On April 27, 1994, Tool frontman Maynard James Keenan took his friend/guitar tech Billy Howerdel to see Nine Inch Nails play at The Palace in Los Angeles. Howerdel wasn’t all that familiar with the industrial metal band, but a trip out with Keenan was always an adventure.
“I think [Keenan] was meeting Gene Simmons there, of all people,” Howerdel says with a laugh. (Howerdel, for the record, may be the only rock-loving child of the ’70s who wasn’t a KISS fan: “I had the lunch box but that’s kind of where it started and stopped with me.”)
Within a few months, Howerdel was working as Trent Reznor’s guitar tech on another leg of Nine Inch Nails’ Self Destruct Tour. (That cinnaburst Gibson you see Howerdel playing on stage these days, that was Reznor’s once upon a time. If you could get close enough, you’d see the head is glued on, a near casualty of the more than 130 guitars Howerdel estimates were destroyed during that tour.)
Through the ’90s, Howerdel served as a guitar technician on tour and in the studio for more than a handful of rock’s contemporary gods: The Smashing Pumpkins, Faith No More, Guns ‘N’ Roses, David Bowie. It all helped set the stage for a more extravagant act in Howerdel’s life, but it was his friendship with Tool’s Keenan that would help Howerdel live out his wildest rock ‘n’ roll dreams with his own band, A Perfect Circle. With Keenan’s mesmerizing baritone decorating Howerdel’s theatrical melodies, A Perfect Circle’s debut album, 2000’s Mer de Noms, was an instant rock classic, equal parts fierce and delicate. It was followed by 2003’s Thirteenth Step, a lush concept album about addiction, then by 2004’s eMotive, a collection of radically reimagined political songs (and two underappreciated original tracks).
The band’s prestige was polished into a blinding light by a revolving who’s who of rock in supporting rolls, including Tim Alexander from Primus on drums, Marilyn Manson’s bassist Jeordie White, and Danny Lohner from Nine Inch Nails on rhythm guitar. (The current lineup includes James Iha from The Smashing Pumpkins on guitar, storied rock session drummer Jeff Friedl, and Matt McJunkins, of Queens of the Stone Age, on bass.)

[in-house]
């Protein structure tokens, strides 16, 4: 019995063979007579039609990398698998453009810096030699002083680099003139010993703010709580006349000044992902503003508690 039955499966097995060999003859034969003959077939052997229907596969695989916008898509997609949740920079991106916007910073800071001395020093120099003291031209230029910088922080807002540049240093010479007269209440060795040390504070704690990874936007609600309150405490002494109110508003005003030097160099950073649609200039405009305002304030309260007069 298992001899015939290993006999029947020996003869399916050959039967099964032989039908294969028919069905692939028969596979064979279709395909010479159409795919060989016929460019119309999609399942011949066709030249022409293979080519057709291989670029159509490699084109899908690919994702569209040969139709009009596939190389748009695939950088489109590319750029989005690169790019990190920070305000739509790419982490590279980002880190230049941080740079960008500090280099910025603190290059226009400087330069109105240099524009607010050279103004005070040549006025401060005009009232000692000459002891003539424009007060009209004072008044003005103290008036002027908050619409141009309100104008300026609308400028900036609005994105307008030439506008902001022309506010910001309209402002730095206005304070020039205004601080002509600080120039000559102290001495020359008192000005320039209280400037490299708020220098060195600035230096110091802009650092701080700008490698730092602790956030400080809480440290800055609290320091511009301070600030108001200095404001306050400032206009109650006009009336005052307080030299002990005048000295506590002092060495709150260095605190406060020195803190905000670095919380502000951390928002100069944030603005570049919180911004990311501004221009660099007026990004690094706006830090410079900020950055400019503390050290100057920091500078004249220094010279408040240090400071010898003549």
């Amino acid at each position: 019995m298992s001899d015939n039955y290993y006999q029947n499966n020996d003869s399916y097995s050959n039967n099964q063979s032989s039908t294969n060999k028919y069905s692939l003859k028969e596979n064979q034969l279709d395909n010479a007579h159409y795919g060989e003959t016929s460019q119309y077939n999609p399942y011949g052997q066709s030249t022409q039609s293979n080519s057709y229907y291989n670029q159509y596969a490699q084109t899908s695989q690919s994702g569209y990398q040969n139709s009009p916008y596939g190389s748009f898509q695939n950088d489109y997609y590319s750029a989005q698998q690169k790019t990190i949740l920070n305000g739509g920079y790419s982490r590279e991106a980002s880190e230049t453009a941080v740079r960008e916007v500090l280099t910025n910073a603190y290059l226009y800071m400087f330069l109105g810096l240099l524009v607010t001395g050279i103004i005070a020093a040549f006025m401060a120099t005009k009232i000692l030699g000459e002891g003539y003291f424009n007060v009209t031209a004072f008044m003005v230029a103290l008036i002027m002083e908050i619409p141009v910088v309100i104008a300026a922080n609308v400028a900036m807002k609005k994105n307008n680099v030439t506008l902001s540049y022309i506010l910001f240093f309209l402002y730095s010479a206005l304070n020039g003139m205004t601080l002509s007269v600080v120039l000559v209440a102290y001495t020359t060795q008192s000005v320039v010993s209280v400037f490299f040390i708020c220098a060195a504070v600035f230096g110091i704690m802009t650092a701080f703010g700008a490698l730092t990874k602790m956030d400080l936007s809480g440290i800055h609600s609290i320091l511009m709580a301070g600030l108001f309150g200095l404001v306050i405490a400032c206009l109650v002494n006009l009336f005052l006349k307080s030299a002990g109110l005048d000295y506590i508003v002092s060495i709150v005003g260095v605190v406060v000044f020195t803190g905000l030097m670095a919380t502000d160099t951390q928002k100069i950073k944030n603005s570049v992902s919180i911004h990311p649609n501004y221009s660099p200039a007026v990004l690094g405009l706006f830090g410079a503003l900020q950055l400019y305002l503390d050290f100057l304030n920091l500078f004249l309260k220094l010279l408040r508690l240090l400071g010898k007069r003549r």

But after eMotive, it seemed like the supergroup might have burned out, a victim of its own white-hot celebrity. A live set at Red Rocks and an album of greatest hits were all fans were left to subsist on over the last 14 years. There were a few tours, but no new music from APC. Tool’s last album, 10,000 Days, was released in 2006. Keenan’s filled the gap making wine at his vineyard in Arizona and music with his catch-all project Puscifer. Howerdel teamed up with some current and former members of APC to release one solo album under the name Ashes Divide in 2008. They publicly swore A Perfect Circle wasn’t dead, though at least once Keenan said the band was “on life support.”
It’s been a long, dry decade for rock. Think pieces cried that rock was dead, its reign in America cut down by Max Martin’s pop machine and the slow but steady rise of hip-hop.
Then, seemingly out of nowhere, A Perfect Circle announced a North American tour in 2017. Howerdel and Keenan had told reporters for years there was new APC music in the works, but it just wasn’t getting off the ground (Keenan — always moving, ever the taskmaster for his exacting, perfectionist bandmates — wanting to release singles as they arose, while Howerdel insisted APC’s work be released as full albums). When the band couldn’t finish their first recording in 1999, they took what they had on the road, reinvigorating themselves and the music, and within months they had finished laying down the tracks that would constitute Mer de Noms. Fans wondered if this new tour was meant to do the same.